And while it can be assumed that the Supervisor and the County were aware of the Grievant's Union affiliation, there is no evidence that the Supervisor or the County was hostile to such activity or that the Supervisor and the County's action was based in any part upon any such hostility.
It clear from the record that, at the time of the decision to limit the Grievant's hours, the County believed that it did not have enough money budgeted for the Grievant's salary to pay for the Grievant's salary at the rate of 39 hours per week. While the County did have money it could transfer to cover the Grievant's working 39 hours per week, it was under no contractual or legal obligation to do so. And nothing in the record suggests that the County made a decision not to transfer money to cover based on any hostility toward the Grievant or her Union affiliation or her engagement in protected, concerted activities.
In addition, the record shows that the underlying premise of the Union's argument, that the Grievant was working 39 hours a week, is erroneous. In 1993, she averaged about 35 hours per week. During the first five weeks of 1994, the five weeks immediately proceeding the memorandum limited the Grievant's hours to 35 hours per week, the Grievant worked an average of 37.9 hours per week. In only one of the first three pay periods of 1994 did the Grievant work 39 hours per week.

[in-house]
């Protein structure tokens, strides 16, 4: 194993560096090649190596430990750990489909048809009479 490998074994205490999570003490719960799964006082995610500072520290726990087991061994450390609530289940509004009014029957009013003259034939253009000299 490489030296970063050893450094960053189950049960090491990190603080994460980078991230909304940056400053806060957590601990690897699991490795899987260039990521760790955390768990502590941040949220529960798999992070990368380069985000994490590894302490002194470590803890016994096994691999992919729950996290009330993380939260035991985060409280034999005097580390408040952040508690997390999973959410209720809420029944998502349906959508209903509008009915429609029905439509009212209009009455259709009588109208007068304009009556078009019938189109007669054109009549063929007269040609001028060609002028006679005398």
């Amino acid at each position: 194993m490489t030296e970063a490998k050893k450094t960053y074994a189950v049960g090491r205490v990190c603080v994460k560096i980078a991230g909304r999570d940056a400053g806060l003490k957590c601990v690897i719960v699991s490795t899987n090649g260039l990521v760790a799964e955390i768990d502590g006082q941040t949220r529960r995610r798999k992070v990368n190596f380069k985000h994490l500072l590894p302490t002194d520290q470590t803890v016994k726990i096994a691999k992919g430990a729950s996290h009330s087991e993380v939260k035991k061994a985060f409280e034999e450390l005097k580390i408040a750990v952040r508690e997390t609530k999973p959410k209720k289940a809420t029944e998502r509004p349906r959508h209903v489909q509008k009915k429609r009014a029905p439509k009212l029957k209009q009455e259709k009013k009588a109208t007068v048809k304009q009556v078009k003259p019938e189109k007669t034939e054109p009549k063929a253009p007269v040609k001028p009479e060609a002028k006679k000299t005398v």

So it is clear that the Grievant did not have a set working schedule, that she was not scheduled for 39 hours per week, and that, in any case, the County had the right to limit the Grievant's hours, absent any illegal reason for doing so. I find no such reason in this case.
Therefore, for these reasons stated above, the Arbitrator issues the following
1. That the County did not violate the terms of the applicable collective bargaining agreement when it reduced the hours of the Grievant.
2. That the Grievance is denied and dismissed.
Dated at Madison, Wisconsin this 8th day of June, 1995.
By James W. Engmann /s/ James W. Engmann, Arbitrator